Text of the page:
Economic scientists (I have little faith in those headline-grabbing, short-termism warblers) are pointing to recession and, potentially, once those redundancies hit the labour markets, depression — something largely unseen since the earlier half of last century.

So; it has happened in the past and it will happen in the future. But the highwire tightrope walk is currently, here and now, today, at a tipping point.

The elephant in the room (full of banal metaphor me) is climate change. It is already affecting us in myriad small ways, but things are starting to escalate.

Australia went over that tipping point in its recent election, showing that, as one commentator said, “politicians, lobbyists, corporates and some voters can successfully hold back the tide of history for a long time, but not forever”.

A lesson from across the ditch?

Like the Commerce Commission on supermarkets, James Shaw’s limp-wristed, half-hearted actions on carbon controls seem to have come up against a desire for appeasement, market validation and electoral fear.

Is Australia the lesson our current government does not heed? Will we see green “teal” independents come out of the woodwork in next year’s election too?

Quite apart from climate, China’s political and military posturing, their self-defeating port and manufactory lockdowns, Putin’s dangerous megalomania, fossil fuel issues, lack of supply chain resilience, wealth distribution and continuing population growth (whew!) can all be listed in the Very Concerned column.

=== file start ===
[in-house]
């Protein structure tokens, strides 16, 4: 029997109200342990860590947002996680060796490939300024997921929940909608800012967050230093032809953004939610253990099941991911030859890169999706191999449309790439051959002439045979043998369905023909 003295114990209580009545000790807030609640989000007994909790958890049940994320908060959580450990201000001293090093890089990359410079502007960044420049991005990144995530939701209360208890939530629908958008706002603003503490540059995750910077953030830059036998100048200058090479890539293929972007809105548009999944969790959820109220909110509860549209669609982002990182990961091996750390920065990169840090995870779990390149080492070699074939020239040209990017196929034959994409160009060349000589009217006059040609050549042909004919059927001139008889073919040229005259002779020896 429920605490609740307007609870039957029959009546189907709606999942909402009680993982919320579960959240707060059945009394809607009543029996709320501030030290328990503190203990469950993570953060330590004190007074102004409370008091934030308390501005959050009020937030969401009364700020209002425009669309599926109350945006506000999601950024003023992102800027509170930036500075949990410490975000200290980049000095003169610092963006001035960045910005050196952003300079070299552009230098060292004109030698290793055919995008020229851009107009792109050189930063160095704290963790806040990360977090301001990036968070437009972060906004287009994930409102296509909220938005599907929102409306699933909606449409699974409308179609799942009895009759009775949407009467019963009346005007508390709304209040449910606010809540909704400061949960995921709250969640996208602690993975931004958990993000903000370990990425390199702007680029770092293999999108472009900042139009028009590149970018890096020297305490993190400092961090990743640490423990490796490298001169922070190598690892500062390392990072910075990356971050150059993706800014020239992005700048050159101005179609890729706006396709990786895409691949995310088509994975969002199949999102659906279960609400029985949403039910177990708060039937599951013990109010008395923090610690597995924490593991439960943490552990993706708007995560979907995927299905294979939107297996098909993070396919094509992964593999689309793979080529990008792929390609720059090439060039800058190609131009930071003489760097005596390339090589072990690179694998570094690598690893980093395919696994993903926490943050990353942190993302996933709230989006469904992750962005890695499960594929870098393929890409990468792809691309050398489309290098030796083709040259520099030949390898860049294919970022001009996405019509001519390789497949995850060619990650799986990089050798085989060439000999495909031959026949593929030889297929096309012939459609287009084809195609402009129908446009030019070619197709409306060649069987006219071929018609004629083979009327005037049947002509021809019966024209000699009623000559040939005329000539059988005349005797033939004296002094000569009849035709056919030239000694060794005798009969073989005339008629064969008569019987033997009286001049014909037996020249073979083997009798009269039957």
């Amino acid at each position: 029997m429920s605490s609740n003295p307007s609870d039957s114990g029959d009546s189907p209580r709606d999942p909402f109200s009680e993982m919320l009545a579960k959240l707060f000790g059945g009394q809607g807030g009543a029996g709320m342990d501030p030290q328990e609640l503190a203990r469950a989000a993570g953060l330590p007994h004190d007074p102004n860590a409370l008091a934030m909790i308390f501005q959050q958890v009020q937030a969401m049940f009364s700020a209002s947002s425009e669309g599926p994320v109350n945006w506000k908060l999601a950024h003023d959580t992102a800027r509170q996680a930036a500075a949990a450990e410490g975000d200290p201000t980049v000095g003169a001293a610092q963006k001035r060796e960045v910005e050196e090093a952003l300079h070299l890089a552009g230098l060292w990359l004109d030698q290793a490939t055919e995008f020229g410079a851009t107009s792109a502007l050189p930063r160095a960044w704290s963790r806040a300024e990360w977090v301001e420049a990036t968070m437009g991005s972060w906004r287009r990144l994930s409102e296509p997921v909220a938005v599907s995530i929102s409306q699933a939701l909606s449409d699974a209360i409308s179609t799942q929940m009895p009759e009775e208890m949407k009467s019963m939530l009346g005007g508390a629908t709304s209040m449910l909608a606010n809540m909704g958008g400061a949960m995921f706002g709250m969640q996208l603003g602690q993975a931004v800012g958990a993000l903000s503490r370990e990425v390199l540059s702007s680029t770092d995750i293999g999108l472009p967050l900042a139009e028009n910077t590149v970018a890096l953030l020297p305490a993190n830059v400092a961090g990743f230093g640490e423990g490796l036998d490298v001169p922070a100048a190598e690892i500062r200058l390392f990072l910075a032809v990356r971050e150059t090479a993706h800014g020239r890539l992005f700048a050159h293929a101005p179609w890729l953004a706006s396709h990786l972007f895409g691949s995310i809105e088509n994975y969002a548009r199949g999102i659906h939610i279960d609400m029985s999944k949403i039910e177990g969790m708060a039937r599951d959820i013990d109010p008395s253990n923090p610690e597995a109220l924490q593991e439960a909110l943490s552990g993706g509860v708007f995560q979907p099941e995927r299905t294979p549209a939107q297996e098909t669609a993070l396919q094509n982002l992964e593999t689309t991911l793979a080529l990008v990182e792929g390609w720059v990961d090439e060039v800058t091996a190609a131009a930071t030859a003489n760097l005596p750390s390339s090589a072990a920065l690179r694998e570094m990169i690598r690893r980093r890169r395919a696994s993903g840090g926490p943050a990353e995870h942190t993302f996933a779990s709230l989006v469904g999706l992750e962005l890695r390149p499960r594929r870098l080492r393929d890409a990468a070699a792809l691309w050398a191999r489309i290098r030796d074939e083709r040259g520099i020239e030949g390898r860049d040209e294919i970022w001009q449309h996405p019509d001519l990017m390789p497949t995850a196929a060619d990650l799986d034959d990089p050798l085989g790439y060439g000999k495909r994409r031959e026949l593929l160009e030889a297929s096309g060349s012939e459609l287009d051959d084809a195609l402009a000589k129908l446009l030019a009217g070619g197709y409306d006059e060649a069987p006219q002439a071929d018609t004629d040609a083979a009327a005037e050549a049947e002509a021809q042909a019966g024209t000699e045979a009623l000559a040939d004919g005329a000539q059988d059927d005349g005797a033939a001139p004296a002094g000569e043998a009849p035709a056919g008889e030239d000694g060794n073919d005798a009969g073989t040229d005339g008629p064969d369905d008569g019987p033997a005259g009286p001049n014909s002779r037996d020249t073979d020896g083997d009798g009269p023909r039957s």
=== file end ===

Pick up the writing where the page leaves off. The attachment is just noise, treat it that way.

Further, if anyone thinks the virus is in the past, they are kidding themselves. New strains and variants are emerging and reinfections are on the rise. Other viruses are rearing their poxy heads.

20th Century dog-eat-dog ethic

Let’s add failing financial systems and markets operating on a 20th Century dog-eat-dog ethic under protection of the powerful to that bubbling broth.

So, there are some bigger fish to fry than any undertaking of a market study into residential building supplies. And, really, to be frank, why would you worry?

If we take the supermarket study as any sort of benchmark, it’s going to be a slap on the wrist with a wet bus ticket and back to business as usual. Until the relevant minister steps in to right the ship that is!

The Commerce Commission has already severely truncated the list of products and categories to be “studied”, almost like they already know their targets.

Then again, perhaps they are so toothless they can only chew small portions. They are, apparently, sticking with concrete (including cement), plasterboard and structural timber.

Already Fletchers and Carter Holt have been bleating to anyone who will give them column inches about this highly selective targeting.